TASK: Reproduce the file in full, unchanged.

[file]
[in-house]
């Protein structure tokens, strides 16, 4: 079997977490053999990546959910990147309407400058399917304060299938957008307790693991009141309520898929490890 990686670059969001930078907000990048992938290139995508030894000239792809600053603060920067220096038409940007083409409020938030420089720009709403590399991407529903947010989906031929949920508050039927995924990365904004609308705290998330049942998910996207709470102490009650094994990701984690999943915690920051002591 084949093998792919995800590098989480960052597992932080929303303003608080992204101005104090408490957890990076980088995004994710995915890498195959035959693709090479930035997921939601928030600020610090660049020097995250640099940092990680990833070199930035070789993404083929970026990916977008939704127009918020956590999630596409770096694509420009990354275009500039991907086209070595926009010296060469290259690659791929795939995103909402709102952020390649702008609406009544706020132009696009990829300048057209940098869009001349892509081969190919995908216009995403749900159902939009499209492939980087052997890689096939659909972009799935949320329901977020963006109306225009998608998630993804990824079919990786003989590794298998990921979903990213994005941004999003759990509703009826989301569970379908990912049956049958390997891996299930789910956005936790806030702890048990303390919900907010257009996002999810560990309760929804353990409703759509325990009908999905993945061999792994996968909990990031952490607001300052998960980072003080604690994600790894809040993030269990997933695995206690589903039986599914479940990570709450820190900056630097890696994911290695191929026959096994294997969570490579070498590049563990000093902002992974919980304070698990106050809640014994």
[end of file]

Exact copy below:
[in-house]
């Protein structure tokens, strides 16, 4: 079997977490053999990546959910990147309407400058399917304060299938957008307790693991009141309520898929490890 990686670059969001930078907000990048992938290139995508030894000239792809600053603060920067220096038409940007083409409020938030420089720009709403590399991407529903947010989906031929949920508050039927995924990365904004609308705290998330049942998910996207709470102490009650094994990701984690999943915690920051002591 084949093998792919995800590098989480960052597992932080929303303003608080992204101005104090408490957890990076980088995004994710995915890498195959035959693709090479930035997921939601928030600020610090660049020097995250640099940092990680990833070199930035070789993404083929970026990916977008939704127009918020956590999630596409770096694509420009990354275009500039991907086209070595926009010296060469290259690659791929795939995103909402709102952020390649702008609406009544706020132009696009990829300048057209940098869009001349892509081969190919995908216009995403749900159902939009499209492939980087052997890689096939659909972009799935949320329901977020963006109306225009998608998630993804990824079919990786003989590794298998990921979903990213994005941004999003759990509703009826989301569970379908990912049956049958390997891996299930789910956005936790806030702890048990303390919900907010257009996002999810560990309760929804353990409703759509325990009908999905993945061999792994996968909990990031952490607001300052998960980072003080604690994600790894809040993030269990997933695995206690589903039986599914479940990570709450820190900056630097890696994911290695191929026959096994294997969570490579070498590049563990000093902002992974919980304070698990106050809640014994």